This was an installation by San-Francisco based artist Mary Corey March installed at a San-Francisco music festival in 2008. It’s called the identity tapestry and in its production the artist used 300 strands of wool, which she hand-dyed so no two were alike, and 200 acrylic statement plaques, each containing a different phrase that might describe an aspect of a person’s life or personality. Each strand of wool was attached to a stone at the end. The strands were of different lengths, to suggest that none of us knows how long our life span will be.
As each person interacted with the installation, they took a piece of wool from the left, and began to trace a path through the piece, winding the wool around any plaque that suited them, until they either ran out of wool or felt they were done. Eventually hundreds of yarns traced multiple paths around the piece, each one becoming a journey that uniquely described the person. Viewers could also trace the path that any individual made.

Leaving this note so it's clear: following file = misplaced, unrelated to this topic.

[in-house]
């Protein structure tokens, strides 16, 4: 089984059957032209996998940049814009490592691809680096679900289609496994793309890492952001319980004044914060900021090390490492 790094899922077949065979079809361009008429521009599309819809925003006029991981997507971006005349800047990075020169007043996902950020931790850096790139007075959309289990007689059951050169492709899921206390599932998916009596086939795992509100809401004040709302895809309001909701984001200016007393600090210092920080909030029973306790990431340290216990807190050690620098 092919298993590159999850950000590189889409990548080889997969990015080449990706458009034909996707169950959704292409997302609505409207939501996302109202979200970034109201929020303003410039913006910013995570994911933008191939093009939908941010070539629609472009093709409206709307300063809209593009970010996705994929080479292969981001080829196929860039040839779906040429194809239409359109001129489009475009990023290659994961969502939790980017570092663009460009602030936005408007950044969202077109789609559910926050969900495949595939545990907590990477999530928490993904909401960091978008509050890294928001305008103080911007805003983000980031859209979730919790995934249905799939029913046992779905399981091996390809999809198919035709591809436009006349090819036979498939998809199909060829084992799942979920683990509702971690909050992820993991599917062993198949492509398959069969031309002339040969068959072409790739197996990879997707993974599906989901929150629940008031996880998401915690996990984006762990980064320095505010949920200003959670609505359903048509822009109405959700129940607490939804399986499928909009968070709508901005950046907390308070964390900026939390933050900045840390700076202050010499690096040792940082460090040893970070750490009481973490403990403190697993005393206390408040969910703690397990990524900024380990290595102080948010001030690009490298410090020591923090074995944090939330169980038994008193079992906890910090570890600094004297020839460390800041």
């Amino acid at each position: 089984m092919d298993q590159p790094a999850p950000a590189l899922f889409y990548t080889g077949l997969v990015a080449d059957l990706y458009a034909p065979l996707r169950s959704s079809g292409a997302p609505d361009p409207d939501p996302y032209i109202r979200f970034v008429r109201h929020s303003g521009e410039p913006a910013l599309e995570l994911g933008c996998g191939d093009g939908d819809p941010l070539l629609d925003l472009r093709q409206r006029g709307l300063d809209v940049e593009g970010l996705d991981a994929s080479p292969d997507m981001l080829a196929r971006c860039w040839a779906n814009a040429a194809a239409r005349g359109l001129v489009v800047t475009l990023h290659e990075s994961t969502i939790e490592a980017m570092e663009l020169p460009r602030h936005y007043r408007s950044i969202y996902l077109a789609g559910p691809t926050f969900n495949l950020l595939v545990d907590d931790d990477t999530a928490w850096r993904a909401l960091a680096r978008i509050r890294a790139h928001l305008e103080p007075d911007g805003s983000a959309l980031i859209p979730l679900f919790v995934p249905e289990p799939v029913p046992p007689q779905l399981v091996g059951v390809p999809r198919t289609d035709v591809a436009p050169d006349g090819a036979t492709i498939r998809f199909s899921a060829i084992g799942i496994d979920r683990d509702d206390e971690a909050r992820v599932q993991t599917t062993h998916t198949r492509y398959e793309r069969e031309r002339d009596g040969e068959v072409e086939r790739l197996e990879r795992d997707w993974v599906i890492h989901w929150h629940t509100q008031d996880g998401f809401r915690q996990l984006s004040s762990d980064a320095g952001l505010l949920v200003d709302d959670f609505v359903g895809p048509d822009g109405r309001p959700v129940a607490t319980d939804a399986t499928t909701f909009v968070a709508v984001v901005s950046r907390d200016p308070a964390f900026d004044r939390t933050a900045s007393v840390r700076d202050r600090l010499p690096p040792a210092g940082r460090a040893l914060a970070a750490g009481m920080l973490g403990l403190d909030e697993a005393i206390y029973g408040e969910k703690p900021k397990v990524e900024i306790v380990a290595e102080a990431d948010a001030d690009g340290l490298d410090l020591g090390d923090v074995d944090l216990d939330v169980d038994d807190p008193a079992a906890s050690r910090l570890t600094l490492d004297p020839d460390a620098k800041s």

I like the attitude suggested by this piece towards discretion; it’s in a public place, and can reveal some personal details of the participants, but once they’ve gone the only trace left is a colour and a stone, so their anonymity is respected. There’s also a lovely elemental, authentic sense to the materials used, and the piece forms a very effective way to process and store information.